Thank goodness for bye weeks.
They offer seven days to rejuvenate, recharge, reflect and reconsider aspects of a football program.
Instead of dissecting Matt McGloin’s turnaround and Gerald Hodges’ and Michael Mauti’s assertive play, let’s play schedule-maker.
Coach Bill O’Brien keeps dangling the possibility of playing a bowl-like game. Unless you consider next year’s trip to New Jersey swampland to play Syracuse a big game, Penn State’s next two non-conference schedules lack the glitz O’Brien wants and needs.
Never miss a local story.
Here’s a way to excite recruits and current players: Arrange a home-and-home series with Florida State.
The Atlantic Coast Conference decided last week to nix a nine-game league schedule. The move is causing panic in athletic offices from Syracuse to Coral Gables, Fla.
Scheduling football games on short notice is like receiving pit-stop treatment at the local mechanic. It typically doesn’t happen.
Florida State’s scheduling situation is dire. The Seminoles have open dates next Sept. 7 and 14, and the Reno Gazette-Journal reported last month that Nevada wants to cancel next year’s trip to Tallahassee. The Wolfpack visit Florida State on Sept. 21, 2013.
Nevada’s decision to lower its degree-of-difficult next year leaves three possible dates for the Nittany Lions to face the Seminoles. After opening at Syracuse, Penn State plays host to Eastern Michigan, Virginia and Kent State from Sept. 7-21. The Virginia game, which is Sept. 14, concludes a home-and-home with the Cavaliers.
Florida State might be chasing a seventh home game next season, which means 2014 must be in play for this to work. The Seminoles end the 2013 regular season at Florida.
Sacrificing a 2013 home game comes with a desirable payoff for Penn State. Florida State currently has three open dates to begin 2014, with the ones on Sept. 6 and 20 aligning with Penn State’s home games against Akron and UMass. The Seminoles face Florida in 2014 at home.
To make a series with Florida State work, Penn State must boot teams from its schedules, an expensive endeavor, especially considering the school would be losing an attractive seventh home game in 2013. The abundance of ACC teams searching for their fourth non-conference games in 2013 and ’14 could offer landing spots for Mid-American Conference schools Penn State must replace to make a Florida State series work.
Perhaps the neutral site game against Syracuse helps offset part of the 2013 financial loss by playing six home games instead of seven. A 2014 home game against Florida State virtually guarantees a 107,000-fan crowd. Penn State hasn’t sold more than 98,762 tickets for a game this season, and nobody will clog phone lines or websites to order Eastern Michigan, Kent State, Akron or UMass tickets.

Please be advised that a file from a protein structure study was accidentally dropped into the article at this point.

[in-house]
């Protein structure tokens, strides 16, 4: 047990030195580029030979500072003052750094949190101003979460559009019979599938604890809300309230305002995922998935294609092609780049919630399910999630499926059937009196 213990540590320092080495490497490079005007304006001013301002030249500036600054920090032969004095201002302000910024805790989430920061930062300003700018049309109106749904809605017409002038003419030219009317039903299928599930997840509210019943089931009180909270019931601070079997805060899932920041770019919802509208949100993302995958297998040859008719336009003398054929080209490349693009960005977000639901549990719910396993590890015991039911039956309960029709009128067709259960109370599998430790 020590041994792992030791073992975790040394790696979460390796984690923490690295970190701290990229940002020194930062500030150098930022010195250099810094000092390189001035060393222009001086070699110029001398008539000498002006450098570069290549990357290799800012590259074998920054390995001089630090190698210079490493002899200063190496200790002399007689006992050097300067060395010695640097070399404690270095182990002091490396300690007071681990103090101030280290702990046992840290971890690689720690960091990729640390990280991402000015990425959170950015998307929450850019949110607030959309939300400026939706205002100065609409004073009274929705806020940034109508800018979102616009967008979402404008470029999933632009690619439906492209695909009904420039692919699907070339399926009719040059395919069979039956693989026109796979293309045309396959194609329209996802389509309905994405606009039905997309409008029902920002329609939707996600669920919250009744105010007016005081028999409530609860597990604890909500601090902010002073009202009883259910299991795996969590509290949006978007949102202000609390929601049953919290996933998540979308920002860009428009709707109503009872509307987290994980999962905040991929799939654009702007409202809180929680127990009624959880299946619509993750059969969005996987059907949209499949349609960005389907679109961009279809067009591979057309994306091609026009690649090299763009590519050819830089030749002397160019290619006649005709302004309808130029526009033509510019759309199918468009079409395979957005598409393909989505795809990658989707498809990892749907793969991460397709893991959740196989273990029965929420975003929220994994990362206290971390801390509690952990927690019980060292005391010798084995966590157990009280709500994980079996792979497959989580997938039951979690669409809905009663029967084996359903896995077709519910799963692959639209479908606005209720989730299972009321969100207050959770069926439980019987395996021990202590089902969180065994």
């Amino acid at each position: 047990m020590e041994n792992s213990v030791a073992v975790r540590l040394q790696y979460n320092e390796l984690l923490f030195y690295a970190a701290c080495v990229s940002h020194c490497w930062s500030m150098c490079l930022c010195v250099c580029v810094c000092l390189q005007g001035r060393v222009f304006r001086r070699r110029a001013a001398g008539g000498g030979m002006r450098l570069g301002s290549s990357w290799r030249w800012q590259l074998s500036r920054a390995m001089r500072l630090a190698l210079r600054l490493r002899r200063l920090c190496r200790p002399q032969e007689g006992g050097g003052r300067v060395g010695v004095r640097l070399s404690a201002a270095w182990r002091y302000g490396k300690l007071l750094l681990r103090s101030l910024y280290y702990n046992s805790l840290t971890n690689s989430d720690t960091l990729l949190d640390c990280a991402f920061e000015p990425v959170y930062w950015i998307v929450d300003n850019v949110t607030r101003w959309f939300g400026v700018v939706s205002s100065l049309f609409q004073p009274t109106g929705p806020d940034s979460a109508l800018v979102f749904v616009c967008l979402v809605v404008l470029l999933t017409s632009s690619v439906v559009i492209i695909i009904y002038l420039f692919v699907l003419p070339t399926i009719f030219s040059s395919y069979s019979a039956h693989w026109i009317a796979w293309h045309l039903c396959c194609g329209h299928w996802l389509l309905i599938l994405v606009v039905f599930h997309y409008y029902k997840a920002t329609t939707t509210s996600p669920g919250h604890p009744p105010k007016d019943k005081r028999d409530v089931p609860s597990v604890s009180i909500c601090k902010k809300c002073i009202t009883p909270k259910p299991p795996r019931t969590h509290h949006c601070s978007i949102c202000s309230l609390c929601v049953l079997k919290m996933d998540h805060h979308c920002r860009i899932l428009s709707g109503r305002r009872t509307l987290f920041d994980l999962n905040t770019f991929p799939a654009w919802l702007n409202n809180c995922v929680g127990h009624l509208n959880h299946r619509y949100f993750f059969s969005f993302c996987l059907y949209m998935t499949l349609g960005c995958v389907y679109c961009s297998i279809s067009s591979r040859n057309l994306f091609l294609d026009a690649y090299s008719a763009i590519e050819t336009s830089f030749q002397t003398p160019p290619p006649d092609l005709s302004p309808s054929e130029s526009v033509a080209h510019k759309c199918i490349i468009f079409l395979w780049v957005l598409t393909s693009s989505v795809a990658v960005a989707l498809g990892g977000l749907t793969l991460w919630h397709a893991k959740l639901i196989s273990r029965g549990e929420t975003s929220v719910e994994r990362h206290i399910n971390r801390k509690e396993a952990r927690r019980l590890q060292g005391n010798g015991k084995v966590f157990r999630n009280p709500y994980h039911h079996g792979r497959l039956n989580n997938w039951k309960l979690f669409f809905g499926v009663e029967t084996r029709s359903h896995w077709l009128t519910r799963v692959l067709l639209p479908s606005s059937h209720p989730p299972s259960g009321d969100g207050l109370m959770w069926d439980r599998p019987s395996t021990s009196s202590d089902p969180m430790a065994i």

It’s hard envisioning Florida State athletic director Randy Spetman not taking calls from Penn State acting athletic director Dave Joyner seriously. In the past six years, the Seminoles have played non-conference games against Florida, Oklahoma, Alabama, BYU, South Florida and Colorado. The Seminoles were scheduled to play West Virginia this season, but the Mountaineers terminated the contract because of their move to the Big 12.
Brutal schedules will help national title contenders beginning in 2014 when the NCAA adopts a four-team playoff. Florida State can impress a committee by defeating Penn State and Florida and running what could be a flat ACC table.
After years of carrying an entire athletic department, Penn State’s football program must act selfishly when scheduling.
There are players to retain and recruits to lure. The 2013 and ‘14 non-conference schedules are ugly, with a 2014 trip to Rutgers representing the only true road game. Players looking to appear in a marquee game before October can’t be enthused about what Tim Curley constructed.
Throw Florida State into the mix, and Penn State becomes a more attractive option for young players. The Seminoles are a potential preseason top-10 team the next two years. Facing Florida State should help Penn State raise its southern recruiting profile. The Nittany Lions’ 2013 recruiting class includes defensive backs from the Florida Panhandle and Georgia. Many recruiting analysts expect Penn State to make southern players staples of future recruiting classes.
Recruits also watch plenty of television, and a Penn State-Florida State game would create a buzz among ESPN executives.
O’Brien said this past spring he’s seeking a marquee game. He floated the possibility of a Hawaii trip shortly after this past summer’s NCAA sanctions announcement. He mentioned playing a bowl-like game as recently as his radio show two weeks ago.
The ACC’s announcement last week might have accelerated the process.
Hope O’Brien’s superiors are paying attention.